In the most recent local government elections in 2022, turnout in Glasgow was 38.4%. This was even lower than in the previous council elections of 2017. Concerning as this overall figure is, it masks considerable variation between wards, where for some the turnout was 50% and for others 28%. Based on other data, it is also likely that there was a significant difference in the voting patterns across age groups, with young people less likely to vote than older people.
These figures indicate significant disengagement with the local democratic process, and suggest that people feel the political process has little to offer them. This in turn creates a gap between those who are elected to govern and the people that they are supposed to serve. Some might argue that we need technical solutions (such as compulsory voting) to overcome the democratic deficit, but at best these are quick fixes which do nothing to create deeper, richer and more creative approaches to democratic engagement.
In the face of this breach between politics and people, there are nevertheless groups and individuals who are actively concerned about governance and accountability, and who are committed to challenging the status quo. SANE is one of them and it is for this reason that we have been collaborating with Research for Action and It’s our City in Sheffield to explore the concerns, demands and campaign strategies for broadening and strengthening local democracy across the landscape of resistance in both cities.
In Glasgow we hosted two co-learning conversations where groups could share activities and plans, discuss experiences with Glasgow City Council and other public institutions, identify common demands and build solidarity. All had been involved in challenging local decision making; in defence of services and public spaces, in defending and promoting cultural heritage, in exposing privatisation and corporate interests, in challenging inequality, and promoting peace and security.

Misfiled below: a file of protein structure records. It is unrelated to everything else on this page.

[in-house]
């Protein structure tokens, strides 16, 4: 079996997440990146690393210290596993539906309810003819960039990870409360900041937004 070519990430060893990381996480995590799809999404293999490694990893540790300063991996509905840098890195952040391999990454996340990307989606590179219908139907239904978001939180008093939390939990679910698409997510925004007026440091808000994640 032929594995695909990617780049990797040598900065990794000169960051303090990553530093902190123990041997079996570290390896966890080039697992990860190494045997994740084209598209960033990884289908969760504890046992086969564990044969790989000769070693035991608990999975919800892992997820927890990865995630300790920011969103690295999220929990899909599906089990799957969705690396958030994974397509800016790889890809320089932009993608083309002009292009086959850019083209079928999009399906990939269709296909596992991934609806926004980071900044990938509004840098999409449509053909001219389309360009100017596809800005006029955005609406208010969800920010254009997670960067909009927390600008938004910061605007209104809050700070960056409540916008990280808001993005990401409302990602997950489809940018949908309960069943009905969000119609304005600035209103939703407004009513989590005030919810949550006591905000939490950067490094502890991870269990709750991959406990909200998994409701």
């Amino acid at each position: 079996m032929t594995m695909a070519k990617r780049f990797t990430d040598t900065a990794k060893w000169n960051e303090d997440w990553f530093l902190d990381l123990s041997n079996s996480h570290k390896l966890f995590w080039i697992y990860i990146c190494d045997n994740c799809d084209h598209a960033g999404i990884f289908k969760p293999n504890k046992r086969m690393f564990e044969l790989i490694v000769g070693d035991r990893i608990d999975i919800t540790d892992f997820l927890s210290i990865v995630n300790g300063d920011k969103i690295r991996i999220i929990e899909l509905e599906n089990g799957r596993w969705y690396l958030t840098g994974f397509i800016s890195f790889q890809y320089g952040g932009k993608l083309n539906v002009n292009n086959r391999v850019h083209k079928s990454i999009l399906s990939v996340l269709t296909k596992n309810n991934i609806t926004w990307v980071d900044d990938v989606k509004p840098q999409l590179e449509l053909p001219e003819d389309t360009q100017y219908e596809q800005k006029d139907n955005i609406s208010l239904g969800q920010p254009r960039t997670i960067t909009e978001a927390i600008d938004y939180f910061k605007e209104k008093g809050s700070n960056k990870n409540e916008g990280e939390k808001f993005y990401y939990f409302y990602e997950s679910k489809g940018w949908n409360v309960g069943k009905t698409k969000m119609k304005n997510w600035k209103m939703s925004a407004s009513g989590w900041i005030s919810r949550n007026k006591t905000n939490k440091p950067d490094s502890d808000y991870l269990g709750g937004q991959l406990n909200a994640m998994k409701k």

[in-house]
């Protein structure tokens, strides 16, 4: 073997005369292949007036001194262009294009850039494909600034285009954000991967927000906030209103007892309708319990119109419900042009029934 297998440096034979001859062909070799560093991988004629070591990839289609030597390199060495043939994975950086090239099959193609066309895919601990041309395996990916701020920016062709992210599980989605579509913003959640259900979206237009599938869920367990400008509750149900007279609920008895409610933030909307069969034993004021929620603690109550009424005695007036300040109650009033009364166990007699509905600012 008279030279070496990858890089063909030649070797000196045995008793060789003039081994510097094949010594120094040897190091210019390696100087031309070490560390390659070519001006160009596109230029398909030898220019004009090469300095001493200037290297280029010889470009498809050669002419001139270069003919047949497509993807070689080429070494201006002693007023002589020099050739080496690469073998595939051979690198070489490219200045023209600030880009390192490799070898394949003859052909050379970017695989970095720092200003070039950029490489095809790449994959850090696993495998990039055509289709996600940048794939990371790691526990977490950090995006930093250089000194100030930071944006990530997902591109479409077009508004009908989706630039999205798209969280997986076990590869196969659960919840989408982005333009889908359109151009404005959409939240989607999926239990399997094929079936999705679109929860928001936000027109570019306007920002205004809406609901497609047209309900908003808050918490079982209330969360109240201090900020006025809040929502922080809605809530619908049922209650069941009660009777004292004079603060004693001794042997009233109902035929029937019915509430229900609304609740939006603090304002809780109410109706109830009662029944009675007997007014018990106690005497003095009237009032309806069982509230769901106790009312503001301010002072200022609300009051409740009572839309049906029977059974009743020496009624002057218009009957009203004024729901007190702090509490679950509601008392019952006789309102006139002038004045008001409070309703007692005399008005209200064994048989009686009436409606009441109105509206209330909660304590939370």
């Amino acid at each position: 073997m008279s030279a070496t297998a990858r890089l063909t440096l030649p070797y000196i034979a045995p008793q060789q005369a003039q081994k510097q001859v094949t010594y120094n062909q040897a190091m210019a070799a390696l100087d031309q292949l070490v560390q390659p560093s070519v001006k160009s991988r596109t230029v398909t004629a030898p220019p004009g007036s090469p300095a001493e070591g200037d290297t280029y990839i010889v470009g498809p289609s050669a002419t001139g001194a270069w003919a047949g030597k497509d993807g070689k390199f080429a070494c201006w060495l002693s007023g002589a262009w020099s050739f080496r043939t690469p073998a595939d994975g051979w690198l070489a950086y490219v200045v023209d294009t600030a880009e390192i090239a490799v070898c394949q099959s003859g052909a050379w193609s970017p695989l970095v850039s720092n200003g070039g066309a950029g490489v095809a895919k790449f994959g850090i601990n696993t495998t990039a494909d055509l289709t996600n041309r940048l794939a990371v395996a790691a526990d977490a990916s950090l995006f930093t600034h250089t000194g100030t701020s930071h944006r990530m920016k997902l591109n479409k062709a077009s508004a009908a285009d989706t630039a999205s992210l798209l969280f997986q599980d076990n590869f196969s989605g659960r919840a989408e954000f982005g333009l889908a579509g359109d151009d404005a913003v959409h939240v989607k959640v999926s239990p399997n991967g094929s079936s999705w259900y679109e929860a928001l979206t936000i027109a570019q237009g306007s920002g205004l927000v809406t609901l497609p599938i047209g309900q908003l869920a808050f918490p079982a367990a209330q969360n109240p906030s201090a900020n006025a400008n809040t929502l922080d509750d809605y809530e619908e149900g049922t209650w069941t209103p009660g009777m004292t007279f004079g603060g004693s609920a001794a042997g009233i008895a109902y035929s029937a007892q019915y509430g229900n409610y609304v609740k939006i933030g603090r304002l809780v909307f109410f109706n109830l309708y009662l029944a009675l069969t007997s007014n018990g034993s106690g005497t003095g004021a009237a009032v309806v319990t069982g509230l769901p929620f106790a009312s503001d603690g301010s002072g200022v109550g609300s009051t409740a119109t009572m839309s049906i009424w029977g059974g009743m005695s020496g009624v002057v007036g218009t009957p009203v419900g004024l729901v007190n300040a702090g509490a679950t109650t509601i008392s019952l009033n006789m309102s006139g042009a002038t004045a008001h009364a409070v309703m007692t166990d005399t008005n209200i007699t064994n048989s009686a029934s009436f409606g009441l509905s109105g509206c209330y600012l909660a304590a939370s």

There were many different ways of working, including alternative policy development, building knowledge, exposing political blockages, using existing systems (FOIs, petitions) to act as levers of dissent, non-violent direct action and documenting experiences. Participants were frustrated, angry, bemused about their encounters, concerned also about the rhetorical contradictions between what the Council says and what it does. But there was reflection too about the tactics and strategy of building more democratic relations with the local authority, with a recognition that there is fragmentation across different forms of activism which dilutes impact.
Whilst there was agreement that there had been over centralisation of decision making by the Scottish Government over many aspects of peoples’ lives, it was also agreed that local government could not be ignored as a site of contestation. It had to be held to account even though its workings were often hidden, despite the pretence of engagement and despite the barriers created by the political culture.
But this wasn’t sufficient. The need for new strategies for the way that power is distributed, and for ways of stepping out of the relationship that funding creates were discussed, a post capitalist imaginary essential if political, economic, social and environmental justice is to be achieved.
The project was a starting point and we are keen to continue with conversations about governance and ways of extending democracy. As importantly, we want to try and rise to the expressed challenge of helping to make better connections across different campaigns and how time can be carved out for thinking and strategising together. As with our other short blogs we invite you to get in touch with your thoughts and ideas, even better to work with us on the next stage of this project and how it can help to build the process for a People’s Plan for Glasgow.
Democratising Governance – creative output (posters) by our fantastic artist, Reece!